The United States Supreme Court asked for federal government views on Roundup lawsuits. On Monday, December 13th, the court asked President Biden’s administration opinion on whether they should allow Bayer’s bid to dismiss claims by people who claim its Roundup weed killer causes cancer.
Bayer is trying to avoid paying damages that could run into millions of dollars. In August, the company filed a petition with the Supreme Court to reverse the judgment of a lower court that awarded $25 million in damages to Edwin Hardeman, a California resident. Hardeman blamed Roundup’s glyphosate content for his cancer.
Since the petition, Bayer and the plaintiffs’ have been waiting for the Supreme Court’s decision. The U.S. administration is yet to respond, but Solicitor General Elizabeth Prelogar will file a brief on the government views on Roundup in the coming month. Bayer appears pleased with the announcement, stating that it shows that the justices are interested in hearing a case.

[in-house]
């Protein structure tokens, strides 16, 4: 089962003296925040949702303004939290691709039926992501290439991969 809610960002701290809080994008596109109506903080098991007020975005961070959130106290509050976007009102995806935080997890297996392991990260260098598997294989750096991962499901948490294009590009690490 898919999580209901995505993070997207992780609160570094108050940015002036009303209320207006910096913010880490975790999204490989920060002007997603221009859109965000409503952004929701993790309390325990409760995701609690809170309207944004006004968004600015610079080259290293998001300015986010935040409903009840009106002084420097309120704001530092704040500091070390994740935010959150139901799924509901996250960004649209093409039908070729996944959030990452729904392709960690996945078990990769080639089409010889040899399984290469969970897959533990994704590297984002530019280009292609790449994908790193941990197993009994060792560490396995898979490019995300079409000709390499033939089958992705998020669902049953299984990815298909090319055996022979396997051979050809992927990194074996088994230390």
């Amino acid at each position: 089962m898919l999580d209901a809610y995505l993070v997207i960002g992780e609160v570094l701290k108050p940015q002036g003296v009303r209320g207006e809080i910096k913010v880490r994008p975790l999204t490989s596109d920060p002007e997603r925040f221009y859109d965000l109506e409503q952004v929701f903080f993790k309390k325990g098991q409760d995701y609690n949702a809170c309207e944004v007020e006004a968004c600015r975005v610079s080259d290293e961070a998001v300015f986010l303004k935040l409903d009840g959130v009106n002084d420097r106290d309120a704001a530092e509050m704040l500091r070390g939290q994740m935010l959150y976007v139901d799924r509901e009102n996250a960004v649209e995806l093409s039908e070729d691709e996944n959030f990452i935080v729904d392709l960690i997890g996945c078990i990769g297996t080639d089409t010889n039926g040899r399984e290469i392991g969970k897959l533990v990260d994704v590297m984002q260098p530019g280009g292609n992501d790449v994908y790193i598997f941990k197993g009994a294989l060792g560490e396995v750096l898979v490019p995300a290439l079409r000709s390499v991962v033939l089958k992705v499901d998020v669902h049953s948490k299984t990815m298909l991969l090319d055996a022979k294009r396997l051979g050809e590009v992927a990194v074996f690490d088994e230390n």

The company noted that the government has consistently found that people can use glyphosate-based herbicides safely, and they are not carcinogenic. Bayer added that a cancer warning would be false, misleading, and misrepresent the product. So far, Bayer has lost three appeals against verdicts that favored Roundup users.
In those judgments, the jury awarded the plaintiffs tens of millions of dollars. Bayer’s only hope now is to get the conservative Supreme Court, which has a pro-business reputation, to rule in their favor. If they do, current and future plaintiffs in Roundup lawsuits may lose their right to compensation.
In the meantime, Roundup users who have developed cancer can file lawsuits to get compensation. Learn about the process from our mass tort lawyers at Dalimonte, Rueb, and Stoller, LLP.